10 Marine Species Threatened by Ocean Acidification
By David DeFranza, TreeHugger
1. Blue Sea Slug
The ocean is a delicate place, and tiny changes to its composition can cause serious devastation.
Adding carbon to the atmosphere contributes to global warming and climate change. Another less-discussed impact is ocean acidification—whereby carbon molecules diffuse into the ocean from the atmosphere, causing a steady rise in acidity—even though the impacts are already being felt by many species.
The beautiful blue sea slug, seen here, is one such creature. Blue sea slugs feed on the poisonous Portuguese man of war jellyfish, meaning that an ocean without them would be an ocean with a lot more stinging jellyfish.
Image: lostandcold / Flickr
Pteropods, too, are threatened by ocean acidification.
They may not look like much, but these tiny creatures are the foundation of arctic food webs that support larger marine animals like whales and polar bears. As the ocean becomes more acidic, pteropods actually begin to dissolve.
Image: NOAA Photo Library / Flickr
3. Brittle Star
Brittle stars, which are an important food source for flat fish, have been found to be highly vulnerable to ocean acidification in both adult and larval forms.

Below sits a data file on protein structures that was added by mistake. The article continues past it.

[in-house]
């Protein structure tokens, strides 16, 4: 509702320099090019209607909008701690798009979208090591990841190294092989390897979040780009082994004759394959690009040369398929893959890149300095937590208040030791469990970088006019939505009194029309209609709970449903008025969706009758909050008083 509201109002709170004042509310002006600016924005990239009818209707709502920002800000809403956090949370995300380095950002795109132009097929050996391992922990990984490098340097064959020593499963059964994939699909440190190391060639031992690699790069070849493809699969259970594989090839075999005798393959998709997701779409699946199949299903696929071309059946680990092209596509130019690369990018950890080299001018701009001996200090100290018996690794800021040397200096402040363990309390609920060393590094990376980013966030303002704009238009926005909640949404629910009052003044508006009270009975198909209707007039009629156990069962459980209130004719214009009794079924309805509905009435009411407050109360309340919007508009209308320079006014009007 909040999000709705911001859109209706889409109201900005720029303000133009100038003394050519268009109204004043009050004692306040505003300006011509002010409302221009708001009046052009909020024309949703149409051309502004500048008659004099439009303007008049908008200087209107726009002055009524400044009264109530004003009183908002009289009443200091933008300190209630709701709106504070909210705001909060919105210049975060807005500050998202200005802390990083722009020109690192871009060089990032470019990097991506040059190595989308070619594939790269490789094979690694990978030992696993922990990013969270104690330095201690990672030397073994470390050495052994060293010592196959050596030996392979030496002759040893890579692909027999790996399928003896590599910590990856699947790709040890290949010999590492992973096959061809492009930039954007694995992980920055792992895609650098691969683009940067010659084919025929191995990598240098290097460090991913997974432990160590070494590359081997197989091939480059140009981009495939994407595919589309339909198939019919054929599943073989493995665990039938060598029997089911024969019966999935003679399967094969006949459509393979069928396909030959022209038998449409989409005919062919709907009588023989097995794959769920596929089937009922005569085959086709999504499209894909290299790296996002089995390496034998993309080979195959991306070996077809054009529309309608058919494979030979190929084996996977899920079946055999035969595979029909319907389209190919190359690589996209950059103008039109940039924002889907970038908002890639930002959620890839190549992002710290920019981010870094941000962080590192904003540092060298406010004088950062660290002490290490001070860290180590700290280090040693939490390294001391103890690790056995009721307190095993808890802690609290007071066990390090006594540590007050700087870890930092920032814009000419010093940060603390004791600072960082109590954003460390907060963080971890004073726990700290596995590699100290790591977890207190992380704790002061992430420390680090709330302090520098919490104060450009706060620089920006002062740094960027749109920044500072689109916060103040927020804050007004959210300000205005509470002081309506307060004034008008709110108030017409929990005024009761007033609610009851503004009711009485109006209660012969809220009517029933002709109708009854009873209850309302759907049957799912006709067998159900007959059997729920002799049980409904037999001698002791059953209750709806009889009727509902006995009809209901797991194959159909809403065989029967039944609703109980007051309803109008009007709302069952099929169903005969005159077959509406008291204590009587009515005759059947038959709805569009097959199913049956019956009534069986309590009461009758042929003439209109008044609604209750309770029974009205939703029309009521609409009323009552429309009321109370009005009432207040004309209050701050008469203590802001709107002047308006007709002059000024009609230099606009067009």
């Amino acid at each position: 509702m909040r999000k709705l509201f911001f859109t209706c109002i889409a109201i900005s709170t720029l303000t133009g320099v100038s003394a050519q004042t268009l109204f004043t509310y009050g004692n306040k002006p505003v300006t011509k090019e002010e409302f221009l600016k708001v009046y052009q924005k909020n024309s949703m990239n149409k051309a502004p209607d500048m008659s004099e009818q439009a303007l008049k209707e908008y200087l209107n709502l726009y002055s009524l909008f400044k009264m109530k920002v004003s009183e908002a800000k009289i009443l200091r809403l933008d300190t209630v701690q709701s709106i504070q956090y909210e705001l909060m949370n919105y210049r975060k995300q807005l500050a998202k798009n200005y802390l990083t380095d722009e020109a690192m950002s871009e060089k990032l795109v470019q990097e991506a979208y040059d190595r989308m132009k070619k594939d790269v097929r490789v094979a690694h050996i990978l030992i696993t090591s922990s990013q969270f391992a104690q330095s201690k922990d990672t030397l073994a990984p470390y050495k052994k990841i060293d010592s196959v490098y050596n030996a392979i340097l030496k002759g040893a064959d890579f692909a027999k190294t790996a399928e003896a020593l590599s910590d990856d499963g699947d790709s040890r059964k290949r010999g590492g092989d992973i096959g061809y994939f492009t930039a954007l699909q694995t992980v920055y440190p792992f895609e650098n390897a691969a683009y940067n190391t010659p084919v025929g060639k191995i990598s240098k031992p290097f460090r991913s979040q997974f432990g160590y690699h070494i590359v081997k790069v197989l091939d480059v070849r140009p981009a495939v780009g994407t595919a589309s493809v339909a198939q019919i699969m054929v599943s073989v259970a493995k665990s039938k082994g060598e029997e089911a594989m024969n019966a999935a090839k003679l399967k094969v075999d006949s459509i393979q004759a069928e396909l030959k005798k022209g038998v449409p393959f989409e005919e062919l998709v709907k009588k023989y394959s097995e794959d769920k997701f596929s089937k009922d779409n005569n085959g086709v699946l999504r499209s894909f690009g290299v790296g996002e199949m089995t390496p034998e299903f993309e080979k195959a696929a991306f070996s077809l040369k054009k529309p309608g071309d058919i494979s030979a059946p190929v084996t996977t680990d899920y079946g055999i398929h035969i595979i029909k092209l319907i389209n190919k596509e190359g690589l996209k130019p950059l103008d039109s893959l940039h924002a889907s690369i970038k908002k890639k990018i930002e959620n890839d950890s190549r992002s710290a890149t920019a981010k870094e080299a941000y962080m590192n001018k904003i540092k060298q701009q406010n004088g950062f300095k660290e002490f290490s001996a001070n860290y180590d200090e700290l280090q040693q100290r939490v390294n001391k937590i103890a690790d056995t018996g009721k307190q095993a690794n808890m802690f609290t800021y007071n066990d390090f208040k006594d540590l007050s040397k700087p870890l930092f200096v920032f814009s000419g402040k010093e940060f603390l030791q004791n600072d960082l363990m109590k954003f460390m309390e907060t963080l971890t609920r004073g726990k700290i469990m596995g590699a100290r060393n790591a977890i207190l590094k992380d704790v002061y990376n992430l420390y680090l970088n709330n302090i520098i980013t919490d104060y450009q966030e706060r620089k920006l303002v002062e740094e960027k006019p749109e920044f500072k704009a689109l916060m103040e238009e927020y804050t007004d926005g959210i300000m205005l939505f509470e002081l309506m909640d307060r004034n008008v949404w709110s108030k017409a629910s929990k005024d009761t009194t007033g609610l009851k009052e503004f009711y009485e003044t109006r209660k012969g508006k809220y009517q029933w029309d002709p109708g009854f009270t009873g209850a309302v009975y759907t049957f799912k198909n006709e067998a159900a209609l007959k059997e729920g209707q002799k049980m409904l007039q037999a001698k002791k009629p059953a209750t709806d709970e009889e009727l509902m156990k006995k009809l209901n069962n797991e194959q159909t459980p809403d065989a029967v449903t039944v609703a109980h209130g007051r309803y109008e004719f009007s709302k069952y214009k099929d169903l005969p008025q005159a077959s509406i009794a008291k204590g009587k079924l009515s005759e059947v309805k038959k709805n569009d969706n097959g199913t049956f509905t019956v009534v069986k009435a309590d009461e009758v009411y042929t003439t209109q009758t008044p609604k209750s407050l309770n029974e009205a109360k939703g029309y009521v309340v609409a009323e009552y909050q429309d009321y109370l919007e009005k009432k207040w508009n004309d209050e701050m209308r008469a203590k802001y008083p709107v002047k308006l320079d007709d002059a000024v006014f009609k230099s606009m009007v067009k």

Image: NOAA, Ocean Explorer / Flickr
Acidic water has been found to interfere with squids’ blood, making it harder for them to absorb oxygen.
In addition to being an important part of marine food webs, squid are also part of lucrative markets around the world.
Image: Nick Hobgood / Wiki Commons
Shrimp, too, are immediately threatened by ocean acidification.
Even more than squid, these crustaceans represent an important part of food webs and livelihoods around the world.
Image: Haplochromis / Wiki Commons
Oyster populations around the world have been suffering through a sudden crash.
Research has shown that the culprit here too is ocean acidification.
Image: GerardM / Wiki Commons
7. Sea Urchin
Sea urchin are beautiful, but their significance in the ocean goes well beyond their looks.
These invertebrates play a crucial role in maintaining reef ecosystems by eating algae and preventing blooms.
Image: prilfish / Flickr
Abalone is another economically important sea creature threatened by ocean acidification.
Research has shown that the species may not survive 100 years at current rates of acidification.
Image: ellenm1 /Flickr
Coral, which has already suffered from acidification around the world, is perhaps the best known victim of the alarming trend.
With the loss of coral comes the loss of some of the ocean’s most vibrant and diverse ecosystems.
Image: jurvetson /Flickr
10. Clown Fish
Finally, the charismatic clown fish has been found with a higher instance of deafness and increases in brash behavior in more acidic waters—both of which lead to poor performance against the fish’s numerous predators.
Image: Leszek.Leszczynski / Flickr